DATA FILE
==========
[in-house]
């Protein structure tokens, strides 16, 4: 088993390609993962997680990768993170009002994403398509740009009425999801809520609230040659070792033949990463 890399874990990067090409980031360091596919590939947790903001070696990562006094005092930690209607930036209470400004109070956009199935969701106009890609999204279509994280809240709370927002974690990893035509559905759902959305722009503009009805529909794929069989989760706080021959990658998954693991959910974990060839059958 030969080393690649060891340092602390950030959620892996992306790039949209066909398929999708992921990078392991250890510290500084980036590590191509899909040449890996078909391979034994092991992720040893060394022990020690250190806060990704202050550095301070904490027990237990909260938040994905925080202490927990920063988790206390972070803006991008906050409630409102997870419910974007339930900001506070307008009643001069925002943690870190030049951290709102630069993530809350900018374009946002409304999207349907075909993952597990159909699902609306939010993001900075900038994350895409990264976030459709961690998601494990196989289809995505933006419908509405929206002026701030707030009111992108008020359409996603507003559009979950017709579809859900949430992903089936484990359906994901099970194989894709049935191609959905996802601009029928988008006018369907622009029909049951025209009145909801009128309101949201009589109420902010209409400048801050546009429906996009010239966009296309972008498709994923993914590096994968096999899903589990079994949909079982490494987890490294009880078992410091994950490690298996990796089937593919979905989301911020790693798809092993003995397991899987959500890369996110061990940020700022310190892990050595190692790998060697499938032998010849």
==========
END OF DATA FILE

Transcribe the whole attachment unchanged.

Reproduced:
[in-house]
């Protein structure tokens, strides 16, 4: 088993390609993962997680990768993170009002994403398509740009009425999801809520609230040659070792033949990463 890399874990990067090409980031360091596919590939947790903001070696990562006094005092930690209607930036209470400004109070956009199935969701106009890609999204279509994280809240709370927002974690990893035509559905759902959305722009503009009805529909794929069989989760706080021959990658998954693991959910974990060839059958 030969080393690649060891340092602390950030959620892996992306790039949209066909398929999708992921990078392991250890510290500084980036590590191509899909040449890996078909391979034994092991992720040893060394022990020690250190806060990704202050550095301070904490027990237990909260938040994905925080202490927990920063988790206390972070803006991008906050409630409102997870419910974007339930900001506070307008009643001069925002943690870190030049951290709102630069993530809350900018374009946002409304999207349907075909993952597990159909699902609306939010993001900075900038994350895409990264976030459709961690998601494990196989289809995505933006419908509405929206002026701030707030009111992108008020359409996603507003559009979950017709579809859900949430992903089936484990359906994901099970194989894709049935191609959905996802601009029928988008006018369907622009029909049951025209009145909801009128309101949201009589109420902010209409400048801050546009429906996009010239966009296309972008498709994923993914590096994968096999899903589990079994949909079982490494987890490294009880078992410091994950490690298996990796089937593919979905989301911020790693798809092993003995397991899987959500890369996110061990940020700022310190892990050595190692790998060697499938032998010849």